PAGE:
Be Still by Tania L. Ramos
Genre: General-fiction, Romance, Adult
Published: Published May 19th 2012 by iuniverse
World-renowned plastic surgeon Dr. Jack Silver has been through hell and back. After he and his wife, Shannon, lose their daughter when she is just three days old, their family is left shattered. The effects of the tragedy are devastating. Shannon withdraws from the family while harbouring a dark secret. Jack emotionally abandons his wife and surviving teenage son, Travis, and dives into his work. But years later, on the exact anniversary of her daughter’s death, Shannon is killed by a speeding motorist under peculiar circumstances. As he grieves next to his wife’s lifeless body, Jack makes the fateful decision to lock away his faith and hope forever.
In a futile attempt to preserve his wife’s memory, Jack hides the bleak facts of Shannon’s death from Travis. As more time passes, the already strained relationship between father and son becomes estranged. Desperate to alleviate his loneliness, Jack befriends the young and witty Dr. Christina Amity-while hiding troubling symptoms that seem to increase by the day. But when Jack receives a shocking diagnosis from Dr. Amity, everything changes.
Heart-breaking and gripping, this is a tale of sorrow, pain and redemption. Ultimately general-fiction isn’t my favourite thing, generally because it’s sad and full of hurt and too close to real life. I prefer to escape into a fantasy world where I can immerse myself in something entirely unreal. However, there was something quite poignant about Ramos’ novel. It really had lots of twists and turns. At points I felt like Ramos needed to reign things in a little and it was outstretching too far into the absurd for reality, but mainly the novel was kept on track and really drove with a painful father/son relationship that had lots of deep rooted issues at the basis. I think this novel certainly had the epitome of problems that wasn’t built up into being nothing and I found I could appreciate that more. I do feel a little more conciseness could have served to allow this novel to flourish a little more, but overall it was a solid, emotive piece.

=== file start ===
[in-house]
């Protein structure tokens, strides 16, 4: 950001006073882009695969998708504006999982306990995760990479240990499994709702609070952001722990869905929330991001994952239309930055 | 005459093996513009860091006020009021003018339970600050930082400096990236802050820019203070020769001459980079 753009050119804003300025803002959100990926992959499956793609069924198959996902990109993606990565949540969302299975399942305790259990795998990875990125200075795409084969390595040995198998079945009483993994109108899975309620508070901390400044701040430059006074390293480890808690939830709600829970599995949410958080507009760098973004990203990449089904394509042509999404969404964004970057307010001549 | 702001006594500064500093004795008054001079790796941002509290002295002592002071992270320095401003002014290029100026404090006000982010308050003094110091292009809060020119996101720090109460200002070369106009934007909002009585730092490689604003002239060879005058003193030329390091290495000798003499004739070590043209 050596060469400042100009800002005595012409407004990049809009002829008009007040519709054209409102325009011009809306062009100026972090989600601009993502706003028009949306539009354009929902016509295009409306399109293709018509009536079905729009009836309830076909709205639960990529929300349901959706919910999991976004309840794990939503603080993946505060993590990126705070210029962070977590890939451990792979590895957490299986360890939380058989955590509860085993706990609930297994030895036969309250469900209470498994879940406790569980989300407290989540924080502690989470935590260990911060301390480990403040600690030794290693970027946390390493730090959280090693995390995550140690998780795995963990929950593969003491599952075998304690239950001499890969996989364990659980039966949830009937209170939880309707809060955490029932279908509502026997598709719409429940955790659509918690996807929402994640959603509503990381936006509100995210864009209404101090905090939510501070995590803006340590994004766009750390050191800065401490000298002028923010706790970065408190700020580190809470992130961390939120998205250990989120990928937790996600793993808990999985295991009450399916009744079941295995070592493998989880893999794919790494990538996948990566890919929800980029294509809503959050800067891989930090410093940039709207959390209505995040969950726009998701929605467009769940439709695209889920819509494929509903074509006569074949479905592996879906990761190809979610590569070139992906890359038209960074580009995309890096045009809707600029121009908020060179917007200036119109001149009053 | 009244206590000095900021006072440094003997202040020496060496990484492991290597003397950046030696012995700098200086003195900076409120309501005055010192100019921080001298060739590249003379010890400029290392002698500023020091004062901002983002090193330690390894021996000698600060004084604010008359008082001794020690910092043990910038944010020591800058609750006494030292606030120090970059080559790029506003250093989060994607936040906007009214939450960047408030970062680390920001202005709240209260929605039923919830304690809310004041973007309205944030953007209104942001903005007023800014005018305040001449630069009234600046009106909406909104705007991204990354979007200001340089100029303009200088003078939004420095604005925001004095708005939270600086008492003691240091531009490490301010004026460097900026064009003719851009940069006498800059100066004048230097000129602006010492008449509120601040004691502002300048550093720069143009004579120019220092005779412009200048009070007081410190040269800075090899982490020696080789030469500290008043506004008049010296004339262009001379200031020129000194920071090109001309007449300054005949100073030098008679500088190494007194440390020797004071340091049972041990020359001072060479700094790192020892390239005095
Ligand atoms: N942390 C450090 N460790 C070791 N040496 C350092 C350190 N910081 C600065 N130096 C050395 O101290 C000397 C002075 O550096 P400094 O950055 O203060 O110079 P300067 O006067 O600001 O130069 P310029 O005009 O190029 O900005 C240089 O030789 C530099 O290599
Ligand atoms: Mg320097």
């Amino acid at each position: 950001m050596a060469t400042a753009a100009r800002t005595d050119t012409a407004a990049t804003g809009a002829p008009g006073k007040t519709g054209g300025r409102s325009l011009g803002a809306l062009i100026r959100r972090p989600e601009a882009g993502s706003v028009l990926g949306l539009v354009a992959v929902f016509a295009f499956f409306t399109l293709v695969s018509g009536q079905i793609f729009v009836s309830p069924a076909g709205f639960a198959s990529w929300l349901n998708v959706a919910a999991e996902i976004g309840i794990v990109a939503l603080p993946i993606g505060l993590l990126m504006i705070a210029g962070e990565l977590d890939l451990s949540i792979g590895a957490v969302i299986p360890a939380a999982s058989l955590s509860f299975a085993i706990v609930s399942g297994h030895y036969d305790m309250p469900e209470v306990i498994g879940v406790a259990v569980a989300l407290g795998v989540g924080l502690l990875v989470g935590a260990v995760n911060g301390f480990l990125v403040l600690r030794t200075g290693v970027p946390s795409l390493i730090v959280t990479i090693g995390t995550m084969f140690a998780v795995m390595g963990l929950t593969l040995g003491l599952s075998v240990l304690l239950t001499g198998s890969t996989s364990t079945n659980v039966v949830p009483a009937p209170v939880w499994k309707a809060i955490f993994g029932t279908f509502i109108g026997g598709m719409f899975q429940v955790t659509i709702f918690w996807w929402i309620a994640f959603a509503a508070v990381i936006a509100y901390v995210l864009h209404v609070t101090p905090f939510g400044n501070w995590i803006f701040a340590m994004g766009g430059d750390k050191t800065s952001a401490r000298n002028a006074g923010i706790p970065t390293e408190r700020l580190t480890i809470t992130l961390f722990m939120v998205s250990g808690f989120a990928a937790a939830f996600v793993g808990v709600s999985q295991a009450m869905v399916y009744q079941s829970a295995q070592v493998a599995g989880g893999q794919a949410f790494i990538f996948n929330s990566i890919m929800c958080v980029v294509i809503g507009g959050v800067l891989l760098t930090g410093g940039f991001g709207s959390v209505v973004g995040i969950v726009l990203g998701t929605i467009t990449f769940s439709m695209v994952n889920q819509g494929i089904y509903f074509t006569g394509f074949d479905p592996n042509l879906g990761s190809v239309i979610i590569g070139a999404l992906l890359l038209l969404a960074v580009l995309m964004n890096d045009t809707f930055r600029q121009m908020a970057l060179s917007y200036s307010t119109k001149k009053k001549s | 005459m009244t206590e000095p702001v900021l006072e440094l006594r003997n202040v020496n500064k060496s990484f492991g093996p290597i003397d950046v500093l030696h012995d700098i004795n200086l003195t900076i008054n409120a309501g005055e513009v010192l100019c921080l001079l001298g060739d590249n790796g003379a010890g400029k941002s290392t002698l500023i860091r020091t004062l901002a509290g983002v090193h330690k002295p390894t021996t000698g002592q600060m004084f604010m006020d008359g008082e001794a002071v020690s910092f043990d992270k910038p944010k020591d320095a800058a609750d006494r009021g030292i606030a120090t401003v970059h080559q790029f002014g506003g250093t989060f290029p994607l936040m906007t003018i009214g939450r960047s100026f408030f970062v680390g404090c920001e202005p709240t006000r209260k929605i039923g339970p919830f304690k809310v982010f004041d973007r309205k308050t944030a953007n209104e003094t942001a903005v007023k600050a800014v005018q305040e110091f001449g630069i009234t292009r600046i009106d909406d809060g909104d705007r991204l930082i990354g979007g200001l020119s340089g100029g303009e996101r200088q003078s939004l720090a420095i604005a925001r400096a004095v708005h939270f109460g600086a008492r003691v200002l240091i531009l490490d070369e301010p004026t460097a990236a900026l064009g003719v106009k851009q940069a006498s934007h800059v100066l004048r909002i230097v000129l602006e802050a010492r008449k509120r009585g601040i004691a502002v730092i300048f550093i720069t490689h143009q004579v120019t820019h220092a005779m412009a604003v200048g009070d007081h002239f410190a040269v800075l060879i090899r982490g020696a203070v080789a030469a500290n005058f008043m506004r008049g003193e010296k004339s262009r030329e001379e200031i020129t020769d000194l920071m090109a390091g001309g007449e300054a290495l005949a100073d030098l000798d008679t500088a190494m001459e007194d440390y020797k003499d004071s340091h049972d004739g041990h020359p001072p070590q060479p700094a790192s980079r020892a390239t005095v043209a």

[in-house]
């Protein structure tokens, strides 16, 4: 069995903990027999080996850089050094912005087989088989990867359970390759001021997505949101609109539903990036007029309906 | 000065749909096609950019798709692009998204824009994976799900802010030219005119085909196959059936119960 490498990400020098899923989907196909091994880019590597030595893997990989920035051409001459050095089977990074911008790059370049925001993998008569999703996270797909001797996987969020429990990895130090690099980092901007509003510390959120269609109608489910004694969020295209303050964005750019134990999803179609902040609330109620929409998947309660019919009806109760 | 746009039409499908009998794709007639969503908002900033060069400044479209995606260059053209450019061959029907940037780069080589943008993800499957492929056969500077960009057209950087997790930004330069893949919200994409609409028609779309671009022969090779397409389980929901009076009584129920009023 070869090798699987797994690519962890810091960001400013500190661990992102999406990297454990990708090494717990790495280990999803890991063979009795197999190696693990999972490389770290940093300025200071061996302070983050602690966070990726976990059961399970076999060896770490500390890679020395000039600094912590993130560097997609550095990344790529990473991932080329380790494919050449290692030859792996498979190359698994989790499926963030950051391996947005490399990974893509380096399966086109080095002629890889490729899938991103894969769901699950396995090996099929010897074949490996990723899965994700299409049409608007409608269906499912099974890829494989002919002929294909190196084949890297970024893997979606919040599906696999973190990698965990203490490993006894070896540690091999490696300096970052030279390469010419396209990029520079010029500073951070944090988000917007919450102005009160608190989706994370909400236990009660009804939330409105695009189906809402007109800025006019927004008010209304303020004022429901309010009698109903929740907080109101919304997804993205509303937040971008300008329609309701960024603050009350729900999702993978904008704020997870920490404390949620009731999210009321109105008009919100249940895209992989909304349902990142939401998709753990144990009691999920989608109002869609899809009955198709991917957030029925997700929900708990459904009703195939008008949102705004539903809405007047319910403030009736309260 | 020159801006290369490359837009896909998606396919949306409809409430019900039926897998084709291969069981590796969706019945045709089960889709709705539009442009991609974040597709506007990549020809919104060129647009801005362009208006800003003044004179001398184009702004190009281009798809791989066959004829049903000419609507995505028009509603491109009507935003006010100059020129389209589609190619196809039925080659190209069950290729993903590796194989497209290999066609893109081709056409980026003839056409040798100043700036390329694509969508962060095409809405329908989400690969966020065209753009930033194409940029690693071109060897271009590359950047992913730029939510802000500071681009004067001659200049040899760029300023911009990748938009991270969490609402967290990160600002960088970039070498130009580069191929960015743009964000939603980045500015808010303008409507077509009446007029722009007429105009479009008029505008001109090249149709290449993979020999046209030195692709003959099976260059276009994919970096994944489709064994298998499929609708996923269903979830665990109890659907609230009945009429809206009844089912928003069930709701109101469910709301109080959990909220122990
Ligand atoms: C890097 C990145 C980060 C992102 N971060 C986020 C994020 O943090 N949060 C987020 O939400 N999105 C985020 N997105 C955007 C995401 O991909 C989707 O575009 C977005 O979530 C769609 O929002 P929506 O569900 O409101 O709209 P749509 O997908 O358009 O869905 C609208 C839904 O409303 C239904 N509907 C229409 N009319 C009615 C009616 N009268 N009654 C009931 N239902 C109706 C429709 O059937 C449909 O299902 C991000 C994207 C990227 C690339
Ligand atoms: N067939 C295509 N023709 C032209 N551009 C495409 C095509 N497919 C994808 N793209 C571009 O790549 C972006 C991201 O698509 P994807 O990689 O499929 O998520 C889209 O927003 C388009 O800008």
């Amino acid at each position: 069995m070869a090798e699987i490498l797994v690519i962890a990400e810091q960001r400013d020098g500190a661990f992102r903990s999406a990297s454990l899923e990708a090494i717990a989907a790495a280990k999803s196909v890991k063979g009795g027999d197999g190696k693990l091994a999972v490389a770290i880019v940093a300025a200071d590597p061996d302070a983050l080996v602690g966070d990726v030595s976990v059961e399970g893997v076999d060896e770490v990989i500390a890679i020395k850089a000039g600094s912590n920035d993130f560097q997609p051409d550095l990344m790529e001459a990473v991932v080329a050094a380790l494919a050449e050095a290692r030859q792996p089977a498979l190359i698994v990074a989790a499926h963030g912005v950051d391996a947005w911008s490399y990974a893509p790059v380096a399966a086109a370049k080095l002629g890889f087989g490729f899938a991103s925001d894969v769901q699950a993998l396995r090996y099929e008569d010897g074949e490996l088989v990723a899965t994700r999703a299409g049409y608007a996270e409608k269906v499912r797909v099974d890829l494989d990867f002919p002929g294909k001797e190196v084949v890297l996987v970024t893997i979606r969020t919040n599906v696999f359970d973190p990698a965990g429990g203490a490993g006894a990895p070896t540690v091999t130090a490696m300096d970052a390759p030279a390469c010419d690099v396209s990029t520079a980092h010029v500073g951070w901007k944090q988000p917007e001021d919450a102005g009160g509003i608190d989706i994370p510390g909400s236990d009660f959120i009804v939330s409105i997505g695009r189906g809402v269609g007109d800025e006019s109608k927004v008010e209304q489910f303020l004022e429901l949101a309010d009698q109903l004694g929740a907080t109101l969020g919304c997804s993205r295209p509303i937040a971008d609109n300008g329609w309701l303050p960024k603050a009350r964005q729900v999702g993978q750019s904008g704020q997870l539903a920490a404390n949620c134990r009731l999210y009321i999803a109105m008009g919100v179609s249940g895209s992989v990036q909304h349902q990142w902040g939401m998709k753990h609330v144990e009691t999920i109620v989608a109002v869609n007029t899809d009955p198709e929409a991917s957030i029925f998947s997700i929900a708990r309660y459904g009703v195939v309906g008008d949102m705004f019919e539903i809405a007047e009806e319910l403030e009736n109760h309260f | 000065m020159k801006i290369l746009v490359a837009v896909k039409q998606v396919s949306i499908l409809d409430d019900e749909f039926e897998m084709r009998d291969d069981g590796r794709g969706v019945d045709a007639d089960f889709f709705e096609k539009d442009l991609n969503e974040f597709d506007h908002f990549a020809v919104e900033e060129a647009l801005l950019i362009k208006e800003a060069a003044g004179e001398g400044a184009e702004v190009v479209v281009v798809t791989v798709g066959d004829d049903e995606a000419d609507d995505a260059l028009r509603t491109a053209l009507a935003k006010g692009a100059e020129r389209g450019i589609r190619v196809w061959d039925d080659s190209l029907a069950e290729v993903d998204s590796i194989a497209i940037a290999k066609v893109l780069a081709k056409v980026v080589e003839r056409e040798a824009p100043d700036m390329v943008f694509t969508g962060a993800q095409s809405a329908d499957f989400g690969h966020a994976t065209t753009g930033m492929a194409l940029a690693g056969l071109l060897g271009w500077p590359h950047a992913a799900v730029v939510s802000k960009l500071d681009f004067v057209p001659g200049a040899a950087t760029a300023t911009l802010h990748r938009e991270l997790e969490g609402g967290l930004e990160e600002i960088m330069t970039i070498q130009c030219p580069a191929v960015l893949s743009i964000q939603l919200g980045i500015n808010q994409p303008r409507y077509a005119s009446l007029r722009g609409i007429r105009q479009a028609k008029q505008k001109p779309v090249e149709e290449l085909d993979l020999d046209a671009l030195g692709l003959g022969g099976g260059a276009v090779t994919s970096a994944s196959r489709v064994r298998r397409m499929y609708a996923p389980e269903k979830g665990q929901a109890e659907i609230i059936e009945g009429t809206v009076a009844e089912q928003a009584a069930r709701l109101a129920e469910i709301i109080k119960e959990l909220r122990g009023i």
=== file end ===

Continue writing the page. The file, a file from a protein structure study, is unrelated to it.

“There was still unfinished business; that was the most he could acknowledge for fact. Still demons in his head to fight. Still reflections in the mirror that haunted his waking hours.”
There was definitely a deeper emotional level to ‘Be Still’ that I wasn’t quite expecting. I gathered it would be an emotional journey, but it really did reach into some real issues with wellbeing and sanity and the realms of heaven and hell. I guess the religious touches pushed me away from liking this novel since I tend to stray away from them, but I could appreciate the otherworldly aspects. I also felt that the development between Jack and his son, Travis was working, but it would have served better to have a different resolution to the end because it didn’t quite feel closed. However as characters the growth was clear to see and I think Ramos really worked wonders on this. The characterisation was clear and whilst I felt scenes and characters were a little jumpy in behaviour at times, I could definitely interact and get a feel of the characters.
“Yeah, I know, busy. Do you ever just stop and be still? Ignore the banter in your head and be still? I promise, it’ll change your life.”
The title definitely links into the novel and some might argue Ramos overdoes the ‘Be Still’ again on occasions, but I liked the reminder to the title and the connections Ramos tried to make. It felt like a centre for the novel to revolve around more.
Definitely ‘Be Still’ is a novel that tissues are most needed for, a strong heart and an iron will to plough on even at the toughest times. On the other hand, we develop a beautiful dynamic between Travis and Dr. Amity who develop a relationship that whilst it has its turbulence serves to add lighter moments and a little romance blossoming never fails to melt the heart and endear. At times you will want to bash their heads together and at times you will wonder how schizophrenic they’re going to behave, but despite the dysfunctional behaviour they work and it’s quirky and cute and I liked it.
Overall, I think Ramos has a good general-fiction novel that I enjoyed and whilst I probably wouldn’t read it again, I’d recommend you to try it out if you like general-fiction otherwise it probably wouldn’t be your cup of tea. I think this book is definitely designed for a specific audience, but it’s good nevertheless!
More stalking available here: